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Pierre. Ciseaux. Papier.
Clémence Weill
Pierre. Ciseaux. Papier.
drawing: Clémence Weill
Actes du théâtre n° 81.[ imprimer ]
Pierre. Ciseaux. Papier. Casts an amused eye on the everyday lives of three apparently very ordinary characters. After gently picking away at their masks of lies, doubts and anxieties, we discover what makes each of them unique, paradoxical and yet happy.

The critical dissection of these individuals is accomplished through a dramaturgy full of mirrors and exchanging glances. As the rock beats the scissors that beat the paper, here the Young Man observes the Man who observes the Woman. We discover one after the other the psychology, anecdotes and flaws of the protagonists, before the grand finale that affects them forever.
From beginning to end, and with a pervasive caustic humor, this brilliant piece by Clémence Weill keeps you fascinated with the trio surfing over the contemporary clichés of our inevitable routine.
Back cover of the publication by éditions Théâtrales

Opening in April 2016, at the théâtre Daniel Sorano in Toulouse, other venues, then at the Théâtre du Rond-Point from mid-April to mid-May.

Director: Laurent Brethome. With the Cie du Menteur Volontaire.

Characters : 1 women - 2 men -
Editions Théâtrales - www.editionstheatrales.fr

At the mike: the Man.
Center stage: the Woman.


Good evening.
You don’t know that woman you see there. But you can already guess certain things about her. I’ll tell you the rest.
She’s between thirty and forty years old. It shows. She’s not especially ugly or especially beautiful. Ditto. Your gaze might linger over her in the street or not even notice her. She has the usual number of arms/legs/lungs. Her hair is of a common color. If you had to describe her to someone you might have a hard time finding any distinctive qualities. Mightn’t you?
In short, to you – the audience here today – she seems normal. And she is, in many ways.
Look at her. The details.
She reminds you of someone.
Her face. Her hips. Your neighbor? A good friend you lost touch with after high school? A cousin? Maybe you ran into her at the bakery this morning? Take a good look. You’ve all mixed with her. Some of you have slept with her. She’s smiling in one of your wedding photos. She babysat for your children a few years ago. You joke around with her on the coffee break. She jostled you in the subway without your realizing it – and a good thing too.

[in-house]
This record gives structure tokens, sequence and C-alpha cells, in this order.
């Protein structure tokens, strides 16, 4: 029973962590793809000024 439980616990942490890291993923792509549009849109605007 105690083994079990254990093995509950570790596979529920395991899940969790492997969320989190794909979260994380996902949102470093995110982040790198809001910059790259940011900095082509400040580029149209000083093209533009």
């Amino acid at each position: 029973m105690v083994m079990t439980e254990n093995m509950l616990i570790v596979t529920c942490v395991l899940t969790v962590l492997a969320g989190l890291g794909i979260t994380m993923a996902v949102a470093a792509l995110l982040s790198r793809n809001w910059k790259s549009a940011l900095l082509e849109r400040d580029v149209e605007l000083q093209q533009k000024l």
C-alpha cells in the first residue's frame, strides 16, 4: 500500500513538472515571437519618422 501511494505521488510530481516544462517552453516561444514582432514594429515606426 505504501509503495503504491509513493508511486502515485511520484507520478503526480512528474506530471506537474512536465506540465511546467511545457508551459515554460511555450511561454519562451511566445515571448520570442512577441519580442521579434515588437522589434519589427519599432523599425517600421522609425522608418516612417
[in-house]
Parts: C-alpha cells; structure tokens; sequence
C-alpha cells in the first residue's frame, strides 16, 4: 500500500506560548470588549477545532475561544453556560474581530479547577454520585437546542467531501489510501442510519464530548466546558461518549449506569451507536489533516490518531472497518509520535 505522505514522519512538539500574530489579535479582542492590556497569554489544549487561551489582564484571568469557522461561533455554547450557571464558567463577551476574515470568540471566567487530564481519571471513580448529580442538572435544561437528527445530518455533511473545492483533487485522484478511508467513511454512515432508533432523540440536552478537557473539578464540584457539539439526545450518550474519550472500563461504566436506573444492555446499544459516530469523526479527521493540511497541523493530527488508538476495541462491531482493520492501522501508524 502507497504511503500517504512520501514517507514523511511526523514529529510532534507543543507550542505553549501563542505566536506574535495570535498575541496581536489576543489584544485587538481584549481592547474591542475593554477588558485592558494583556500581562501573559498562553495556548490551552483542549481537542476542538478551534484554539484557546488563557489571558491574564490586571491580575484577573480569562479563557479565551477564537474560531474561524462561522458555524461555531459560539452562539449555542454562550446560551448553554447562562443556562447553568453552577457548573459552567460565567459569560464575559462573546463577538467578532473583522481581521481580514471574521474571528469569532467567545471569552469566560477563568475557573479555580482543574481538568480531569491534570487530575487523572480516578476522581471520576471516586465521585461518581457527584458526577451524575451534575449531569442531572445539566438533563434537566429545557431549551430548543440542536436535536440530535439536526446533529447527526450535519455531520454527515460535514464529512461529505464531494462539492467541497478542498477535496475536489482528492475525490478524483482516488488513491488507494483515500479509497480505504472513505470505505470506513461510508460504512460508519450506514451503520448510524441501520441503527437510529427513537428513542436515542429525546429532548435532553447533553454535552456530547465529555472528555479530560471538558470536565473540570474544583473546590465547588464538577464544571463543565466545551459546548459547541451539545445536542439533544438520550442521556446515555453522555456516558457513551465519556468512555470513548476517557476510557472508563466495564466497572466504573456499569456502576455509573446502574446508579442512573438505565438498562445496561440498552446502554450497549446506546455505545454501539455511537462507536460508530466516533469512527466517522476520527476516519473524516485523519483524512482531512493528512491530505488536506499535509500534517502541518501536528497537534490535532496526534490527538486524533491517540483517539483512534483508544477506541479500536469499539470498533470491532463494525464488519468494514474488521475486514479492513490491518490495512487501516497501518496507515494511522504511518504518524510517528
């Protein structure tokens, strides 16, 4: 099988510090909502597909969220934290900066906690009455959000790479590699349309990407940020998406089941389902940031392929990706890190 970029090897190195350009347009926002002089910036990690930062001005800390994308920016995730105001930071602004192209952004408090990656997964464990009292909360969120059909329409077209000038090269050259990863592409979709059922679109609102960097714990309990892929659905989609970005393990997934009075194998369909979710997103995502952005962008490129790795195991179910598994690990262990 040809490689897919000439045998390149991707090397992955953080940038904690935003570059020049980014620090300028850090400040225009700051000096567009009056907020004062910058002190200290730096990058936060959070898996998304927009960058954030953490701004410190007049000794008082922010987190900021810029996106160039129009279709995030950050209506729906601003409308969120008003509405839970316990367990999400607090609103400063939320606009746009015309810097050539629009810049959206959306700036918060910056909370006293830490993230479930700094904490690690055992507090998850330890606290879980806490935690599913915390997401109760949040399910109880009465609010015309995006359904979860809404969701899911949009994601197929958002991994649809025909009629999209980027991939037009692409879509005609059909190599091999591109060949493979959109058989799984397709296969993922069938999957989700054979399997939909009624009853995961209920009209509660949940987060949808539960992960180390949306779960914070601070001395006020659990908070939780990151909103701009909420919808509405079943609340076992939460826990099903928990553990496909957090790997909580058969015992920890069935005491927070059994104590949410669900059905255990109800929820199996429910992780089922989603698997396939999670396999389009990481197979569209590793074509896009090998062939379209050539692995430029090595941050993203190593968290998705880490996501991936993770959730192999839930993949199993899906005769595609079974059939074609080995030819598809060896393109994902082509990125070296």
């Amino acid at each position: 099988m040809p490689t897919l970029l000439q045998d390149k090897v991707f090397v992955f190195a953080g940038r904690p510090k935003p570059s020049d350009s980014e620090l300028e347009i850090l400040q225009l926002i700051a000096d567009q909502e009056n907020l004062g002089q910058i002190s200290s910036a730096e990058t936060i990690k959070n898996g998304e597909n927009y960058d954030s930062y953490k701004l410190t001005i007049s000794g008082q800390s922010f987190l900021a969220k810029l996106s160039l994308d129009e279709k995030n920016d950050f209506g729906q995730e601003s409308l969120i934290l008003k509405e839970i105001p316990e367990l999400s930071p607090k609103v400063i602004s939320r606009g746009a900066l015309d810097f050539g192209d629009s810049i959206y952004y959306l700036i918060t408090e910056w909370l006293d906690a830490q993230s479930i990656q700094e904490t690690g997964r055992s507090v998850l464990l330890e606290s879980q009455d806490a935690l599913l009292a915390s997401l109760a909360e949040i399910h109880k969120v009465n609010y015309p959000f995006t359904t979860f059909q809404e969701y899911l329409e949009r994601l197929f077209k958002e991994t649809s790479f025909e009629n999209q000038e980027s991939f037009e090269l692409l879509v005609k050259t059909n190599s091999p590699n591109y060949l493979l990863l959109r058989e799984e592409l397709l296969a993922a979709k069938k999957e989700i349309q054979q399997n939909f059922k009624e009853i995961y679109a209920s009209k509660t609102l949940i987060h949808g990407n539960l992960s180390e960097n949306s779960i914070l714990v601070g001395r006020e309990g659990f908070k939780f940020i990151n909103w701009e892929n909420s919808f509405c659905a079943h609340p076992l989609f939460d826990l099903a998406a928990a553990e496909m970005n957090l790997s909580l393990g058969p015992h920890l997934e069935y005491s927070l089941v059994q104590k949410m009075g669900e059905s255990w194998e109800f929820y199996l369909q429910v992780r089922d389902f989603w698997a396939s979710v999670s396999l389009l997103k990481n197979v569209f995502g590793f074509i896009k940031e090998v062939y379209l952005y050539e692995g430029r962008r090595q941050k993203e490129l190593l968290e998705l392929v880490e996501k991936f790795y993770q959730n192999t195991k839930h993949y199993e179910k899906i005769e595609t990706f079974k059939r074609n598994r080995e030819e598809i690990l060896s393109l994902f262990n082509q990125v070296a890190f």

Scrutinizing normality, spying on a neighbor across the landing – haven’t we all thought about doing it?
Her first name / place of birth / favorite color matter little for what awaits us. And you probably know them already anyway, right?
Choose them. There. We’ll call her this. Although we shouldn’t have to call her anything at all since she isn’t going anywhere. But you should know that you’re wrong. The woman standing there in front of you is not so ordinary. For instance: she was born on February 29th – did you know that? Mathematically and just as a joke, she’s nine years old.
WOMAN I’m having a big bash for my tenth birthday – but with no ladies’ choice.
Few people know this: she’s gotten into the habit of saying she was born on February 28th when asked. It wards off discussions about leap years that she thinks will be tiresome for everyone.
VOICE – Wow! So you only celebrate your birthday every four years? Or do you do it on the 28th at midnight?
But people rarely ask her birth date.
However, she is asked often / always / like everyone:
VOICE – What do you do?
or:
VOICE – What do you do for a living?
WOMAN – I do saxophones.
Grammatically speaking that sentence is meaningless. Unless you make
saxophones / carve instruments / make keys / blow brass. But in that case you’d say I make saxophones.
Unfortunately people no longer care about grammatical mistakes and are more interested in careers.
VOICE – Oh! In an orchestra?
Some people still say orchestra. Or marching band. Younger people say:
VOICE - Oh! In a band?
But she doesn’t meet so many young people.
Anyway, most of them don’t listen to the answer and content themselves with:
VOICE – Ah. I’m in advertising / business / finance / modern art.
To which – logically – there is nothing to say. Except if you can’t stand not having the last word. In which case you pick up on it without adding anything. And the other person spins it out without listening to anything. Ad infinitum.